Monday, July 29, 2013

It's Dangerous To Go Alone

So I went to an informal dinner party the other day. It was close by, perhaps only 250 yards or so as the crow flies. With flashlights and a decent knowledge of Morse code, we could converse from our windows without needing cell phones. There are no other residences between their condominium building and our apartment complex. But since we're on opposite sides of the expressway, the total walk is about 1 half mile.

In the wake of the Zimmerman verdict, my girlfriend expressed concern about me making that trip after dark.

Now, she didn't follow the whole Trayvon Martin case closely, and wound up getting most her information about the whole affair second-hand. And, in doing so, came away with the idea that the end result of the verdict is that it's dangerous for me to be on the street once it gets dark. Given that we live in the Seattle area, we're about as far away from Sanford, Florida as you can get without leaving the lower 48. Still, my girlfriend has an increased concern for my safety after dark. This strikes me as worrisome.

Florida's "stand your ground" law is, as nearly as I can tell, being neither a legislator or a lawyer, poorly written. As I understand it, a person may pick a fight and then resort to deadly force to extricate themselves if it goes badly, and attempt to cover themselves with the law. But, it is Florida's law. Not Washington's. While the Zimmerman case may or (more likely) may not be a springboard to a national conversation about race, the legal system and justice, one effect that it is having is to make certain segments of the population feel unsafe. Which is ironic, because the whole point behind "stand your ground" was to combat a feeling of being unsafe while out an about - even if that feeling of "unsafety" was courtesy, at least in part, of National Rifle Association fear-mongering, given that violent crime has been trending downward recently.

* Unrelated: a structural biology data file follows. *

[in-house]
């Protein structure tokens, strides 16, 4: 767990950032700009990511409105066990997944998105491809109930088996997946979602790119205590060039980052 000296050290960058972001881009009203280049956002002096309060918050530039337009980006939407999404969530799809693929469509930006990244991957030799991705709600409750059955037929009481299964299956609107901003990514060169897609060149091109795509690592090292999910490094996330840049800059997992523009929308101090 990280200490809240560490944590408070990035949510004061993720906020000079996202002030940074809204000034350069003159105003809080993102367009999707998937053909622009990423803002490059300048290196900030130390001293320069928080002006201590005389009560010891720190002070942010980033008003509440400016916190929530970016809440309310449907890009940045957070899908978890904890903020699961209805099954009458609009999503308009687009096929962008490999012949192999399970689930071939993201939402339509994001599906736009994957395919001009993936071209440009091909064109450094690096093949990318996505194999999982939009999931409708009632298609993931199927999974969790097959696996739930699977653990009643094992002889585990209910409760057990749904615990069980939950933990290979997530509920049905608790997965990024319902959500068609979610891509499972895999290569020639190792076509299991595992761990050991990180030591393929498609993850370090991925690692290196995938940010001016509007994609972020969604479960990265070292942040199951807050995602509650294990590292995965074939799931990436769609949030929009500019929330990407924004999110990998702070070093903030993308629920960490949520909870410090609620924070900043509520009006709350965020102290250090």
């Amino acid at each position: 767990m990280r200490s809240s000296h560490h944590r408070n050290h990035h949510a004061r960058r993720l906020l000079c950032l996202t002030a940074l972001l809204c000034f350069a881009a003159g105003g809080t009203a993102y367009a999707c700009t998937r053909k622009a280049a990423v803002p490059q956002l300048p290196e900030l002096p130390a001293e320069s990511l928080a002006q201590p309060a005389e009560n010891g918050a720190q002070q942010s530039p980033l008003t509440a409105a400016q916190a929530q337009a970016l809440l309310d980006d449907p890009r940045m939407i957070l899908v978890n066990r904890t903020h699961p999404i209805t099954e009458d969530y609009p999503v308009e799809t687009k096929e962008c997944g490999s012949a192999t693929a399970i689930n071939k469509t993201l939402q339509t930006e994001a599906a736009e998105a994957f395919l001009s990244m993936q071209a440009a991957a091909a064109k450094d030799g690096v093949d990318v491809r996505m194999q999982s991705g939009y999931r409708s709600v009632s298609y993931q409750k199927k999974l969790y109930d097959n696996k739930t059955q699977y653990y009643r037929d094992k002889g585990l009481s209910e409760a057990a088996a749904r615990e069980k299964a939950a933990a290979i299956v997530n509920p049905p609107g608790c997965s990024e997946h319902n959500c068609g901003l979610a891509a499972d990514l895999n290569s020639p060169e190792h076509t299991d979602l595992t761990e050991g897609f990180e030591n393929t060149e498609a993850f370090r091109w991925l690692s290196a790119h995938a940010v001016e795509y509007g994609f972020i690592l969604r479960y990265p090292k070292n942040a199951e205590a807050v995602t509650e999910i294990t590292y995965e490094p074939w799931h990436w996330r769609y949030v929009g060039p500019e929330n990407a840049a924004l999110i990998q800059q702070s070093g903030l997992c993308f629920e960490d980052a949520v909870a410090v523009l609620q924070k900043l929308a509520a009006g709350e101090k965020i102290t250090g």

The smaller the segment of the population that feels safe, the smaller the segment of the population that tends to be safe, as people who feel threatened often come to feel that the best defense is a good (and proactive) offense. Laws that simply shuffle insecurity around, or worse, increase it, don't help deal with that.

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